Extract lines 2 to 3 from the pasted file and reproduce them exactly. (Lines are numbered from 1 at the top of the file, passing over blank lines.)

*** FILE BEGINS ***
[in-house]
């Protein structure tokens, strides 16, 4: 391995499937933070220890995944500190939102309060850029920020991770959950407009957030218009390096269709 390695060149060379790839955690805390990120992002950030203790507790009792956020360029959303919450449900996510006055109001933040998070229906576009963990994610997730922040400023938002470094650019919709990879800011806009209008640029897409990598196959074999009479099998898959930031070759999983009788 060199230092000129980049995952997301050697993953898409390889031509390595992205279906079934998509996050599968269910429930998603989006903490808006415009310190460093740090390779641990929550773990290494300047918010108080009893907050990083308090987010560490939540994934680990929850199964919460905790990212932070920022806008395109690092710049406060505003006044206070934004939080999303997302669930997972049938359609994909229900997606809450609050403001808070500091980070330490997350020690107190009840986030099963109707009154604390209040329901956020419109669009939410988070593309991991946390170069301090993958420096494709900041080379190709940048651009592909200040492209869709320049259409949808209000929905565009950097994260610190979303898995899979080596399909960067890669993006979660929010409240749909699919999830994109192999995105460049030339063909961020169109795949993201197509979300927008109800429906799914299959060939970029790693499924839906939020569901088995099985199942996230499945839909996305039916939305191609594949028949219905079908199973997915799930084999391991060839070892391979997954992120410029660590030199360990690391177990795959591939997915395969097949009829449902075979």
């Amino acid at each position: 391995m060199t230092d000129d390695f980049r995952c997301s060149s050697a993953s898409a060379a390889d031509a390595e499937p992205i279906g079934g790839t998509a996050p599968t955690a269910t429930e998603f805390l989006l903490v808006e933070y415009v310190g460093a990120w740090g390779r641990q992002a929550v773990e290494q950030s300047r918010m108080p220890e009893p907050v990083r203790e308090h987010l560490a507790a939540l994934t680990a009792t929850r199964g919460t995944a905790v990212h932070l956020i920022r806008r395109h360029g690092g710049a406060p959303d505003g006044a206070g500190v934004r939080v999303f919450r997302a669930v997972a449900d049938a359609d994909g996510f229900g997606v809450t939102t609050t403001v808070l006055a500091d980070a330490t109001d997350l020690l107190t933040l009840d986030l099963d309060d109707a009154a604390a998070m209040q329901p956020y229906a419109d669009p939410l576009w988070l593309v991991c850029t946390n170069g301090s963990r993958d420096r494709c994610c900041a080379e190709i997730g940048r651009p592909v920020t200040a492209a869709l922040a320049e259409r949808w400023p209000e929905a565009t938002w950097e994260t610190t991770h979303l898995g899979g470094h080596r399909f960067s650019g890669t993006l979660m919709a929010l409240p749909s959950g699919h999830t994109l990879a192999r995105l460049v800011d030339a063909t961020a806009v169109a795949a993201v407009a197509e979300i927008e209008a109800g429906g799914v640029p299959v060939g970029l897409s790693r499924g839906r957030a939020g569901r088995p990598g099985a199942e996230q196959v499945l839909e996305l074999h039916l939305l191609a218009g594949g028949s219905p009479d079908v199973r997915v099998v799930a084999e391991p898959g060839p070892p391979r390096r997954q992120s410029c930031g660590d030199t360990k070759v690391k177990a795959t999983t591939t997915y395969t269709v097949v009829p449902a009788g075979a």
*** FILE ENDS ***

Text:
């Protein structure tokens, strides 16, 4: 391995499937933070220890995944500190939102309060850029920020991770959950407009957030218009390096269709 390695060149060379790839955690805390990120992002950030203790507790009792956020360029959303919450449900996510006055109001933040998070229906576009963990994610997730922040400023938002470094650019919709990879800011806009209008640029897409990598196959074999009479099998898959930031070759999983009788 060199230092000129980049995952997301050697993953898409390889031509390595992205279906079934998509996050599968269910429930998603989006903490808006415009310190460093740090390779641990929550773990290494300047918010108080009893907050990083308090987010560490939540994934680990929850199964919460905790990212932070920022806008395109690092710049406060505003006044206070934004939080999303997302669930997972049938359609994909229900997606809450609050403001808070500091980070330490997350020690107190009840986030099963109707009154604390209040329901956020419109669009939410988070593309991991946390170069301090993958420096494709900041080379190709940048651009592909200040492209869709320049259409949808209000929905565009950097994260610190979303898995899979080596399909960067890669993006979660929010409240749909699919999830994109192999995105460049030339063909961020169109795949993201197509979300927008109800429906799914299959060939970029790693499924839906939020569901088995099985199942996230499945839909996305039916939305191609594949028949219905079908199973997915799930084999391991060839070892391979997954992120410029660590030199360990690391177990795959591939997915395969097949009829449902075979």
């Amino acid at each position: 391995m060199t230092d000129d390695f980049r995952c997301s060149s050697a993953s898409a060379a390889d031509a390595e499937p992205i279906g079934g790839t998509a996050p599968t955690a269910t429930e998603f805390l989006l903490v808006e933070y415009v310190g460093a990120w740090g390779r641990q992002a929550v773990e290494q950030s300047r918010m108080p220890e009893p907050v990083r203790e308090h987010l560490a507790a939540l994934t680990a009792t929850r199964g919460t995944a905790v990212h932070l956020i920022r806008r395109h360029g690092g710049a406060p959303d505003g006044a206070g500190v934004r939080v999303f919450r997302a669930v997972a449900d049938a359609d994909g996510f229900g997606v809450t939102t609050t403001v808070l006055a500091d980070a330490t109001d997350l020690l107190t933040l009840d986030l099963d309060d109707a009154a604390a998070m209040q329901p956020y229906a419109d669009p939410l576009w988070l593309v991991c850029t946390n170069g301090s963990r993958d420096r494709c994610c900041a080379e190709i997730g940048r651009p592909v920020t200040a492209a869709l922040a320049e259409r949808w400023p209000e929905a565009t938002w950097e994260t610190t991770h979303l898995g899979g470094h080596r399909f960067s650019g890669t993006l979660m919709a929010l409240p749909s959950g699919h999830t994109l990879a192999r995105l460049v800011d030339a063909t961020a806009v169109a795949a993201v407009a197509e979300i927008e209008a109800g429906g799914v640029p299959v060939g970029l897409s790693r499924g839906r957030a939020g569901r088995p990598g099985a199942e996230q196959v499945l839909e996305l074999h039916l939305l191609a218009g594949g028949s219905p009479d079908v199973r997915v099998v799930a084999e391991p898959g060839p070892p391979r390096r997954q992120s410029c930031g660590d030199t360990k070759v690391k177990a795959t999983t591939t997915y395969t269709v097949v009829p449902a009788g075979a």